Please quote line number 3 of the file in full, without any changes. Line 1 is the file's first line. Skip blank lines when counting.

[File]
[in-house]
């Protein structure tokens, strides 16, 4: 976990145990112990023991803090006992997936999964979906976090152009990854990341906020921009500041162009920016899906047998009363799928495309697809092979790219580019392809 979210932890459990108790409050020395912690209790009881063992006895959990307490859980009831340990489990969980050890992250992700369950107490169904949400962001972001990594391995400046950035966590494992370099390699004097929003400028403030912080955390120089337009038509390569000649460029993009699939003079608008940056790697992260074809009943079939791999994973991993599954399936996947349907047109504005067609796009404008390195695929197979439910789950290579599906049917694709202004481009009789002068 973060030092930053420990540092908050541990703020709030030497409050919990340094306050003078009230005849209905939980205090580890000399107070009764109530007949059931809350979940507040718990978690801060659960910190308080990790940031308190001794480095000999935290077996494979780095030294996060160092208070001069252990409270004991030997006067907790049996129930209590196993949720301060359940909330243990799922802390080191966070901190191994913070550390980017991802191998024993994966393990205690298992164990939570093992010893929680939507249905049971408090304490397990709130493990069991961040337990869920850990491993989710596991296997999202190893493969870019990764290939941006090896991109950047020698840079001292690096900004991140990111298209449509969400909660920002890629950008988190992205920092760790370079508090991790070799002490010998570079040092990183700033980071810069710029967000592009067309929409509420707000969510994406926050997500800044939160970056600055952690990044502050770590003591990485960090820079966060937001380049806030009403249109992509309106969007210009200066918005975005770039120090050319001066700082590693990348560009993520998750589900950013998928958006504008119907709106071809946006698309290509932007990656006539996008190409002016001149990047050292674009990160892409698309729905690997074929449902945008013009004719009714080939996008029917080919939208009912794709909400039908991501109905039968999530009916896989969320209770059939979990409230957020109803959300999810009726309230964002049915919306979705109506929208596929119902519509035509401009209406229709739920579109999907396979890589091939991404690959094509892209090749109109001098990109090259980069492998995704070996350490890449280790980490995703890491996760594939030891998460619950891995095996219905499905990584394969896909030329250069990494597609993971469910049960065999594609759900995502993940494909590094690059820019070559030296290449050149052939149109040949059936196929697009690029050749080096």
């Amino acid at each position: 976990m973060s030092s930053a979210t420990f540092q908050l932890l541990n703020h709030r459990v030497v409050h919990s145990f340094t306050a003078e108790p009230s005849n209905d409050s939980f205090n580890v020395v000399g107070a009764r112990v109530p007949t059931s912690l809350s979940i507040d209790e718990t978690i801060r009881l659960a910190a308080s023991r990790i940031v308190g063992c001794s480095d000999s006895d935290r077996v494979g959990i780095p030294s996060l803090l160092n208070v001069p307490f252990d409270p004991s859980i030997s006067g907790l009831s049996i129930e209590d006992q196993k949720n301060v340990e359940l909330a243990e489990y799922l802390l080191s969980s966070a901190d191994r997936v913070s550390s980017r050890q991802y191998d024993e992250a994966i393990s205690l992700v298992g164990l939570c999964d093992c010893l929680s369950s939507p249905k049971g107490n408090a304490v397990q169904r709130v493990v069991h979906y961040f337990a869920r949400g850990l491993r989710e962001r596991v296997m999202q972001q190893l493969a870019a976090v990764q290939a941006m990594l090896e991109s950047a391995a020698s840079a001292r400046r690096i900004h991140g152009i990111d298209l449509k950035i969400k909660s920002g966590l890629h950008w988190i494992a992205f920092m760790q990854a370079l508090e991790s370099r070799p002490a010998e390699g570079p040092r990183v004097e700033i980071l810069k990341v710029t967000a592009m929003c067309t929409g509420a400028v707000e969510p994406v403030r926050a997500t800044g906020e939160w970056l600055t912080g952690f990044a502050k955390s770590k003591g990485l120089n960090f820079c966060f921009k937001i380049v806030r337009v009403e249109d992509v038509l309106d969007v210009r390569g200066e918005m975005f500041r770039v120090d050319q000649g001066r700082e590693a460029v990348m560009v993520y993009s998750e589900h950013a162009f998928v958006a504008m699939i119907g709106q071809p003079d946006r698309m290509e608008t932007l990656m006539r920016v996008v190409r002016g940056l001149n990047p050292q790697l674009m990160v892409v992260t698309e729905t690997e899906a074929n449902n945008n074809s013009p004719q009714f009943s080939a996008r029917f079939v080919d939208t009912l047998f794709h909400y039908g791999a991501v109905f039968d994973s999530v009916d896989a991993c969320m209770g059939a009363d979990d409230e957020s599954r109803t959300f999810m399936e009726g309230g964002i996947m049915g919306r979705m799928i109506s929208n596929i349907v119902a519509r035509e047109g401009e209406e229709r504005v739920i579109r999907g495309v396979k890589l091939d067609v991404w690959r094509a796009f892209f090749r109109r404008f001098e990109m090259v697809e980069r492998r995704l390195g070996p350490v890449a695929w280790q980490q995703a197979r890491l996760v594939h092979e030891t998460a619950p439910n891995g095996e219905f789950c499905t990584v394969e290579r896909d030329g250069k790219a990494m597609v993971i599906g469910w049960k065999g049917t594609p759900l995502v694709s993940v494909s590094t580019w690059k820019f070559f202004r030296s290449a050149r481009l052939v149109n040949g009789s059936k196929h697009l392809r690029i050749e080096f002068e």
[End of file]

């Amino acid at each position: 976990m973060s030092s930053a979210t420990f540092q908050l932890l541990n703020h709030r459990v030497v409050h919990s145990f340094t306050a003078e108790p009230s005849n209905d409050s939980f205090n580890v020395v000399g107070a009764r112990v109530p007949t059931s912690l809350s979940i507040d209790e718990t978690i801060r009881l659960a910190a308080s023991r990790i940031v308190g063992c001794s480095d000999s006895d935290r077996v494979g959990i780095p030294s996060l803090l160092n208070v001069p307490f252990d409270p004991s859980i030997s006067g907790l009831s049996i129930e209590d006992q196993k949720n301060v340990e359940l909330a243990e489990y799922l802390l080191s969980s966070a901190d191994r997936v913070s550390s980017r050890q991802y191998d024993e992250a994966i393990s205690l992700v298992g164990l939570c999964d093992c010893l929680s369950s939507p249905k049971g107490n408090a304490v397990q169904r709130v493990v069991h979906y961040f337990a869920r949400g850990l491993r989710e962001r596991v296997m999202q972001q190893l493969a870019a976090v990764q290939a941006m990594l090896e991109s950047a391995a020698s840079a001292r400046r690096i900004h991140g152009i990111d298209l449509k950035i969400k909660s920002g966590l890629h950008w988190i494992a992205f920092m760790q990854a370079l508090e991790s370099r070799p002490a010998e390699g570079p040092r990183v004097e700033i980071l810069k990341v710029t967000a592009m929003c067309t929409g509420a400028v707000e969510p994406v403030r926050a997500t800044g906020e939160w970056l600055t912080g952690f990044a502050k955390s770590k003591g990485l120089n960090f820079c966060f921009k937001i380049v806030r337009v009403e249109d992509v038509l309106d969007v210009r390569g200066e918005m975005f500041r770039v120090d050319q000649g001066r700082e590693a460029v990348m560009v993520y993009s998750e589900h950013a162009f998928v958006a504008m699939i119907g709106q071809p003079d946006r698309m290509e608008t932007l990656m006539r920016v996008v190409r002016g940056l001149n990047p050292q790697l674009m990160v892409v992260t698309e729905t690997e899906a074929n449902n945008n074809s013009p004719q009714f009943s080939a996008r029917f079939v080919d939208t009912l047998f794709h909400y039908g791999a991501v109905f039968d994973s999530v009916d896989a991993c969320m209770g059939a009363d979990d409230e957020s599954r109803t959300f999810m399936e009726g309230g964002i996947m049915g919306r979705m799928i109506s929208n596929i349907v119902a519509r035509e047109g401009e209406e229709r504005v739920i579109r999907g495309v396979k890589l091939d067609v991404w690959r094509a796009f892209f090749r109109r404008f001098e990109m090259v697809e980069r492998r995704l390195g070996p350490v890449a695929w280790q980490q995703a197979r890491l996760v594939h092979e030891t998460a619950p439910n891995g095996e219905f789950c499905t990584v394969e290579r896909d030329g250069k790219a990494m597609v993971i599906g469910w049960k065999g049917t594609p759900l995502v694709s993940v494909s590094t580019w690059k820019f070559f202004r030296s290449a050149r481009l052939v149109n040949g009789s059936k196929h697009l392809r690029i050749e080096f002068e």